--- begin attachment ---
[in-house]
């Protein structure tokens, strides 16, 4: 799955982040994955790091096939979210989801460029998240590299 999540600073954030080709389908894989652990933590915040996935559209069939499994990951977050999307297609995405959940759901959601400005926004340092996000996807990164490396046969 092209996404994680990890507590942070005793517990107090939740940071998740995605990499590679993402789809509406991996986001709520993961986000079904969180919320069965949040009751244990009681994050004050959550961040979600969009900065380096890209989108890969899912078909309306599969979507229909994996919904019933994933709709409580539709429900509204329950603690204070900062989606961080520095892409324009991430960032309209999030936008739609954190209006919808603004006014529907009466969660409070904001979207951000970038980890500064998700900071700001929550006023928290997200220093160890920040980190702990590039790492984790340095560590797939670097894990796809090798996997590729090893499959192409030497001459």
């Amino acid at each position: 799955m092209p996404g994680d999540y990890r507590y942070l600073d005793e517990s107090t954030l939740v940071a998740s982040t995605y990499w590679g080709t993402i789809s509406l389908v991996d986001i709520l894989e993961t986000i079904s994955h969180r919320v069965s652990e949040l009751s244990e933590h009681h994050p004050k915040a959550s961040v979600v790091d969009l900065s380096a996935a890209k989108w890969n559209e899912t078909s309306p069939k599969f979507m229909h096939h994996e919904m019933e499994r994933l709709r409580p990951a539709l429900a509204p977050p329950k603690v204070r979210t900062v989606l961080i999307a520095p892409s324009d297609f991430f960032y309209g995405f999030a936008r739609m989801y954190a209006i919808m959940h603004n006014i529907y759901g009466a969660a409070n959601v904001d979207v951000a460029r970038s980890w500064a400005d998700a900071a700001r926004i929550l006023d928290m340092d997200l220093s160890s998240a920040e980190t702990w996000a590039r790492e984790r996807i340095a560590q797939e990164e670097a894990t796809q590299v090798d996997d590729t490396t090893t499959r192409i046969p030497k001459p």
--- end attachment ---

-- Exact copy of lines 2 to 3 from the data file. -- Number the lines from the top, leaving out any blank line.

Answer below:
């Protein structure tokens, strides 16, 4: 799955982040994955790091096939979210989801460029998240590299 999540600073954030080709389908894989652990933590915040996935559209069939499994990951977050999307297609995405959940759901959601400005926004340092996000996807990164490396046969 092209996404994680990890507590942070005793517990107090939740940071998740995605990499590679993402789809509406991996986001709520993961986000079904969180919320069965949040009751244990009681994050004050959550961040979600969009900065380096890209989108890969899912078909309306599969979507229909994996919904019933994933709709409580539709429900509204329950603690204070900062989606961080520095892409324009991430960032309209999030936008739609954190209006919808603004006014529907009466969660409070904001979207951000970038980890500064998700900071700001929550006023928290997200220093160890920040980190702990590039790492984790340095560590797939670097894990796809090798996997590729090893499959192409030497001459």
């Amino acid at each position: 799955m092209p996404g994680d999540y990890r507590y942070l600073d005793e517990s107090t954030l939740v940071a998740s982040t995605y990499w590679g080709t993402i789809s509406l389908v991996d986001i709520l894989e993961t986000i079904s994955h969180r919320v069965s652990e949040l009751s244990e933590h009681h994050p004050k915040a959550s961040v979600v790091d969009l900065s380096a996935a890209k989108w890969n559209e899912t078909s309306p069939k599969f979507m229909h096939h994996e919904m019933e499994r994933l709709r409580p990951a539709l429900a509204p977050p329950k603690v204070r979210t900062v989606l961080i999307a520095p892409s324009d297609f991430f960032y309209g995405f999030a936008r739609m989801y954190a209006i919808m959940h603004n006014i529907y759901g009466a969660a409070n959601v904001d979207v951000a460029r970038s980890w500064a400005d998700a900071a700001r926004i929550l006023d928290m340092d997200l220093s160890s998240a920040e980190t702990w996000a590039r790492e984790r996807i340095a560590q797939e990164e670097a894990t796809q590299v090798d996997d590729t490396t090893t499959r192409i046969p030497k001459p």